Tell us more about 930 Art Center, an art gallery and music venue you founded. How has it been an outreach and built community in your city?
We just recently closed the 930. We ran it for about 5 years, hosting a variety of musical acts and artists from around the country. It was opened initially as a way to serve the city (there were no all-ages venues at the time), and for a while, it really served a need. We faced some push-back from the local arts scene because of our Christian orthodoxy, and had some opportunities to share what we believe in local papers as a result. We also built a lot of relationships through the 930, just by being consistently hospitable and hosting good shows and art.
In August, we moved to a new facility – a renovated neo-Gothic Catholic Cathedral - and it’s not as conducive to the full-fledged gallery and art center as the 930 was. We opened a new Gallery, just titled the Sojourn Gallery, and we’re still hosting local and national artists there. We aren’t currently hosting shows, but we have talked about the possibility.
What we are doing is launching a new ministry platform called Sojourn Arts and Culture. We want to provide a variety of resources to Sojourn and beyond for engaging thoughtfully in the culture around them, with an eye for both the “arts” as traditionally understood, and pop culture more generally. That blog and website should launch soon, and we’re talking about hosting a conference next fall.
Tell us about the new record Songs for the Book of Luke that you produced for The Gospel Coalition (and will be released at TGC conference). What does it contain? What was the unique process in putting this album together? How will it be used for The Gospel Coalition and how can it be used in the church?
Ben Peays, the director of TGC, asked how I thought we could bring some attention to the good, grassroots music that’s coming out of churches in their sphere of influence. So I pitched this project, and he’s been behind the scenes helping make it happen.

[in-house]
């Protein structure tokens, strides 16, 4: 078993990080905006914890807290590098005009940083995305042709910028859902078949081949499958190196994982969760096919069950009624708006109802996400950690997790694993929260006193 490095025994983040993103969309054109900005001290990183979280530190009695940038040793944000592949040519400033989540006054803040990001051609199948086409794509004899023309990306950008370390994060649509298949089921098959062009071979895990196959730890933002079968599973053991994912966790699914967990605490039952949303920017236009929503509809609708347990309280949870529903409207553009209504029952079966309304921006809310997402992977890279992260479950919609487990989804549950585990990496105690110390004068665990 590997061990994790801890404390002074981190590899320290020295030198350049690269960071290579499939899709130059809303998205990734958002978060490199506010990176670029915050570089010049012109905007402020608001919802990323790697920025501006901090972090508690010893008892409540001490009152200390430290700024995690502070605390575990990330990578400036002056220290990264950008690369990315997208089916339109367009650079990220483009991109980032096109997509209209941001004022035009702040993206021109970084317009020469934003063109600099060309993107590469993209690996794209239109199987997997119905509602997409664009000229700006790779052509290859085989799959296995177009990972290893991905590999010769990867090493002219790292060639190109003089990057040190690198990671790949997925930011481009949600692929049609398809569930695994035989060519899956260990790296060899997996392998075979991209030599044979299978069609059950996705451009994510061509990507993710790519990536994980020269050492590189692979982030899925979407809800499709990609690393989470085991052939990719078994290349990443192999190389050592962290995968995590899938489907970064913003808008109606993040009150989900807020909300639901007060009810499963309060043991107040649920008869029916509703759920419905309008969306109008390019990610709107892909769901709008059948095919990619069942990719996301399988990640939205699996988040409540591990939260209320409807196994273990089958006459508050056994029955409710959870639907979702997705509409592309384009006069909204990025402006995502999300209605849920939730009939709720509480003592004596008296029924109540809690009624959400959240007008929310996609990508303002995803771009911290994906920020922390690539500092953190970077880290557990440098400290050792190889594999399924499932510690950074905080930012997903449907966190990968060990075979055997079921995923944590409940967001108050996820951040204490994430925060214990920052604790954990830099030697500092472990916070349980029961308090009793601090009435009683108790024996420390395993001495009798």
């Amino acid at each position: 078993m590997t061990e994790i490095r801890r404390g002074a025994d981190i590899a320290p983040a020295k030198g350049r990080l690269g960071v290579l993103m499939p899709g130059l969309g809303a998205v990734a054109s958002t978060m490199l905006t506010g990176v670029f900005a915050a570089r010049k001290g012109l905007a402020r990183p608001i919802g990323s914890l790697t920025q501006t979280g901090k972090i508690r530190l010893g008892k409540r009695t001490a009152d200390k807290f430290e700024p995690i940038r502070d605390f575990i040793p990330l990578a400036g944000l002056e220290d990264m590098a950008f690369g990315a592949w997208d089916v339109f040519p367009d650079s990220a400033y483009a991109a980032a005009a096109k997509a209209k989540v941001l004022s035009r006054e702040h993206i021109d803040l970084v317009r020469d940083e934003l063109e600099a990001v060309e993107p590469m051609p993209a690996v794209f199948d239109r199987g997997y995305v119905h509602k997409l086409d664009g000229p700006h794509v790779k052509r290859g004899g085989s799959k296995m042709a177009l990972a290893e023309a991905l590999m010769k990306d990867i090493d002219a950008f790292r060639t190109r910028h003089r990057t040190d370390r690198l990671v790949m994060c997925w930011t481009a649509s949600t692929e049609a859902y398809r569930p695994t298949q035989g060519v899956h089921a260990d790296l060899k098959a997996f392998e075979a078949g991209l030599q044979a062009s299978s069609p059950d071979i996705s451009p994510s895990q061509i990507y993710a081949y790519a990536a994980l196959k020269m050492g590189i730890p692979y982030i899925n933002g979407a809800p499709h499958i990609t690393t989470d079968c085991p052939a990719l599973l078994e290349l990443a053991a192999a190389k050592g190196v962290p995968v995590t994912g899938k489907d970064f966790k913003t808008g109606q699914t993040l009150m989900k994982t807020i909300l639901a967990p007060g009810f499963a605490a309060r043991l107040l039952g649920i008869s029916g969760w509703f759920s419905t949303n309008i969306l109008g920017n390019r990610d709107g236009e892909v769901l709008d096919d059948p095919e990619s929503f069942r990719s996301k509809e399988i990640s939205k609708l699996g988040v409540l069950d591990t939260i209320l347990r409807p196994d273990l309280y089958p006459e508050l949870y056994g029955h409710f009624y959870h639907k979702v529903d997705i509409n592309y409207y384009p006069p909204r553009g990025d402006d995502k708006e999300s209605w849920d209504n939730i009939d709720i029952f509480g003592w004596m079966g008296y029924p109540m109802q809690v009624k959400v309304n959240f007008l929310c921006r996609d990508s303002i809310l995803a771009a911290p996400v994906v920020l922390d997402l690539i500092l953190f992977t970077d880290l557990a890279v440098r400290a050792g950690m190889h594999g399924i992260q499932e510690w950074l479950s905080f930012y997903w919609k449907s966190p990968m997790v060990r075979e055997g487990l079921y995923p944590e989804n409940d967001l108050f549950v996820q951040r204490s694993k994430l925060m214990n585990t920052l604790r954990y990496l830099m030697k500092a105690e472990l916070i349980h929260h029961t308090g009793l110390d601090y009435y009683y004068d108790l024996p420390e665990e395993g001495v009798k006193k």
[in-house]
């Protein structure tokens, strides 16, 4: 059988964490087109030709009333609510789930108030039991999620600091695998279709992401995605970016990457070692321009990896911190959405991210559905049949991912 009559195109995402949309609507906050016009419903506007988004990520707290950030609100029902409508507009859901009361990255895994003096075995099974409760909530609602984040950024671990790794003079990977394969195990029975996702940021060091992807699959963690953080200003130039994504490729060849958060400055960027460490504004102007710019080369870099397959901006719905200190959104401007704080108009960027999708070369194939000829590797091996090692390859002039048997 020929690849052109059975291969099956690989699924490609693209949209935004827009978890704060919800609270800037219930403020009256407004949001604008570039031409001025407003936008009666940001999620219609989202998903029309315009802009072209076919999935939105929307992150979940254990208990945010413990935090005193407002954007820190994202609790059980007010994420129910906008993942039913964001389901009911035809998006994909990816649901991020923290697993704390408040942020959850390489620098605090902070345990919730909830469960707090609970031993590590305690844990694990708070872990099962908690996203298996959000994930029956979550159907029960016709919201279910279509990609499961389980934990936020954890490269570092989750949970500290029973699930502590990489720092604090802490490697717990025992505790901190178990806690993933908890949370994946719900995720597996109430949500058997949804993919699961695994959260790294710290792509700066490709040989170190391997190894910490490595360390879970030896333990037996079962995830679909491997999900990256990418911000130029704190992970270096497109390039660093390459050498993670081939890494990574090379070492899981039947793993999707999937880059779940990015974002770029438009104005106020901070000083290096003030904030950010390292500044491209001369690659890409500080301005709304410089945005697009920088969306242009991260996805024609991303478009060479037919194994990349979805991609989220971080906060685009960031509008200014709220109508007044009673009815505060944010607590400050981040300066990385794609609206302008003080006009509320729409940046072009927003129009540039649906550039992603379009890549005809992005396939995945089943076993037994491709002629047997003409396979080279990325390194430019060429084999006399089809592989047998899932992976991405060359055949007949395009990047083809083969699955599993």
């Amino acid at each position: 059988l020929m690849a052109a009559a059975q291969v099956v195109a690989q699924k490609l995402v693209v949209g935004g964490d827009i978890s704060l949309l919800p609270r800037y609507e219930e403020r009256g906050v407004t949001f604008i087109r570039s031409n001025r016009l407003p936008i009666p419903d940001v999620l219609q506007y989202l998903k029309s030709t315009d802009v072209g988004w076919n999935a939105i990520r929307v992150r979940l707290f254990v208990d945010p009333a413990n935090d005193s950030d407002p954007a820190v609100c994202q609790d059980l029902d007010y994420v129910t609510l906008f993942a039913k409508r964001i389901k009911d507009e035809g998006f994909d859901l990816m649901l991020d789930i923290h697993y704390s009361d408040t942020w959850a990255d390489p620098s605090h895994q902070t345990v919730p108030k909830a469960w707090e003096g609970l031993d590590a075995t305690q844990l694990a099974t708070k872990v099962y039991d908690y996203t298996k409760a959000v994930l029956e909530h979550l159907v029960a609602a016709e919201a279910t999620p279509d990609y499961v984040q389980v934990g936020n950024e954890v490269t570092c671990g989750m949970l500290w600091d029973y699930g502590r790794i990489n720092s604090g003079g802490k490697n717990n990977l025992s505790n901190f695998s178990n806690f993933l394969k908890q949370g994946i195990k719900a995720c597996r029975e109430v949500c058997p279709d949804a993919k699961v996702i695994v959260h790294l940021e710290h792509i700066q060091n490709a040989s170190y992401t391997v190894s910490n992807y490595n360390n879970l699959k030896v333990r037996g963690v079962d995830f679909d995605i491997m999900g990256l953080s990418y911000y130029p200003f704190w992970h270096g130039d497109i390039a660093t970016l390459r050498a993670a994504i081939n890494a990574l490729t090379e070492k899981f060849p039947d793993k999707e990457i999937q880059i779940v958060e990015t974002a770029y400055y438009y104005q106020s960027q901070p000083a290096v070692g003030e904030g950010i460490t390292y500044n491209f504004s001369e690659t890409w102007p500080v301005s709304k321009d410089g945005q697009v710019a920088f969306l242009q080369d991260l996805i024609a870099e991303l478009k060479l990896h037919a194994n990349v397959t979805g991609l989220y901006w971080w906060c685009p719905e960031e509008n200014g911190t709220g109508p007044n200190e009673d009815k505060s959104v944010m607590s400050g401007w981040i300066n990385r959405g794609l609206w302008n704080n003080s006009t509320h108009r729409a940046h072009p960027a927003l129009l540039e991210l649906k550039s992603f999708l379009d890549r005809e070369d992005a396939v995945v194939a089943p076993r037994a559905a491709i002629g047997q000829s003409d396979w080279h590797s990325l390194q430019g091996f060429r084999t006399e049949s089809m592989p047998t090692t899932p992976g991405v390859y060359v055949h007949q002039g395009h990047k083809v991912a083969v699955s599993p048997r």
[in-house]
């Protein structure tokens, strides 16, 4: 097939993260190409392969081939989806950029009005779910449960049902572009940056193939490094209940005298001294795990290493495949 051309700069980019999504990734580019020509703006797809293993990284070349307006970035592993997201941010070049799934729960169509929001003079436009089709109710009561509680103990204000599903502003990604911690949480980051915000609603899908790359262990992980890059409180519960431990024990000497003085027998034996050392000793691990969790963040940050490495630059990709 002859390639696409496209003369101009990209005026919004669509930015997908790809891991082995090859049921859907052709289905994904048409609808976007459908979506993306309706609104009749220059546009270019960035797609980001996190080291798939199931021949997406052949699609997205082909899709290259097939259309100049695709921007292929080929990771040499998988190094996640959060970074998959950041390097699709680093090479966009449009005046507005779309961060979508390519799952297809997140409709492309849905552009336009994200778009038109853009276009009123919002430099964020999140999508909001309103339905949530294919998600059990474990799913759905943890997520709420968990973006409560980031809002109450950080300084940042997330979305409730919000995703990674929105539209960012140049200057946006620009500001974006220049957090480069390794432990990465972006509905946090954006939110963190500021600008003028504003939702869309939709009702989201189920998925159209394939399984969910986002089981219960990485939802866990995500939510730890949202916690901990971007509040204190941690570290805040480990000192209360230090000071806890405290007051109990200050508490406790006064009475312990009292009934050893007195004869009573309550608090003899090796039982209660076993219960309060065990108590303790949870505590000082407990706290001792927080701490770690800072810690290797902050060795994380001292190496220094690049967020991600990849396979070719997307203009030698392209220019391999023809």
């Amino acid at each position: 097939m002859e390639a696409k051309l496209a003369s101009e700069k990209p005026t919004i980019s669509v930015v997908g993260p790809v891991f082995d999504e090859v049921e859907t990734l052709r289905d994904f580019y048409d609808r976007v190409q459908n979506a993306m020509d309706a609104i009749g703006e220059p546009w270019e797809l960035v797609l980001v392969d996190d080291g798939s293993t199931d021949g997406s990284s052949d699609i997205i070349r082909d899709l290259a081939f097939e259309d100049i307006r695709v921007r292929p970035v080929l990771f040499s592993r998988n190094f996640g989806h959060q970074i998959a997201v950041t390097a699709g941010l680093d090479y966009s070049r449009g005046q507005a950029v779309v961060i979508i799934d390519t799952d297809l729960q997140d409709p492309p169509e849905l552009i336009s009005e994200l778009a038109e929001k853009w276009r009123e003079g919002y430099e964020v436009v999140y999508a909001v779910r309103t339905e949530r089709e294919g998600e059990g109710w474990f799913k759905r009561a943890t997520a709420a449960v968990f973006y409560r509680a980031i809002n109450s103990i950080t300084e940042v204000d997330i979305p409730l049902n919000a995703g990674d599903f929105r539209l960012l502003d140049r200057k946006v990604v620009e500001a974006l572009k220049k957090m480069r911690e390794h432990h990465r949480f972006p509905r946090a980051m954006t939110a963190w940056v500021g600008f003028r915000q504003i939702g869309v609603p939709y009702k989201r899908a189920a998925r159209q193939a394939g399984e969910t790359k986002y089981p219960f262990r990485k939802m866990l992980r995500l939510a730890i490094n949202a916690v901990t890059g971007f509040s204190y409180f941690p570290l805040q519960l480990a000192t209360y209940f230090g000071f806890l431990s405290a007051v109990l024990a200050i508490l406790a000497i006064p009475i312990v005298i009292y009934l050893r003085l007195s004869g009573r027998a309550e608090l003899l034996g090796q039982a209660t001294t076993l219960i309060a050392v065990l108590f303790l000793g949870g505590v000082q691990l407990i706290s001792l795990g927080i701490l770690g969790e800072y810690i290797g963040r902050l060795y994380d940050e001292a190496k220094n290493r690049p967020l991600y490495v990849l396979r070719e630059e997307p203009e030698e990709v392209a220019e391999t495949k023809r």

We did a national call-for-entries, and more than 200 songs were submitted from people all over the English-speaking world. From that, we narrowed down to the 13 that are on the record. I hand-picked players from churches all over the place – Miami, Vermont, Chicago, Seattle, and a couple from my hometown – and we gathered at a studio out on the Texas/Mexico border for a week to make music. Those guys were all pro players, but they also are church musicians, waking up in the wee hours on Sunday mornings to serve their churches. It’s a record by the church, for the church.
We cut the record with Craig Alvin (who worked on the Gungor records, as well as artists like Amy Grant, Sovereign Grace Music, and many more), and the we flew vocalists into Louisville to finish tracking.
The songs are all inspired by the book of Luke, and they have a rich, diverse voice. Listening to the record will expose you to much of the breadth of the book of Luke – the way it highlights the deity of Jesus, the power of the word, the fulfillment of prophecy, and the power of the Holy Spirit.
I think the album has a unique sound – it’s warm, singable, and listenable. I wanted a record that drew you in, rewarded repeated listens and would appeal to people who listen to music of all ages. Of course, I’m biased, but I think we succeeded.
((To download a free mp3 and chord chart from this new album, click here))
How do you stay replenished?
I’m fortunate to have a church that encourages rest. When I hear the word “replenished” I immediately think “30A”, which is a backroad in Florida lined with quiet little beach communities. My wife and I go there with our kids in the summers, and this year we went for New Year’s. When I take time off, I shut everything down – email, phone, social media – and escape into other worlds. I love literature, and I could sit by the ocean and read for days on end.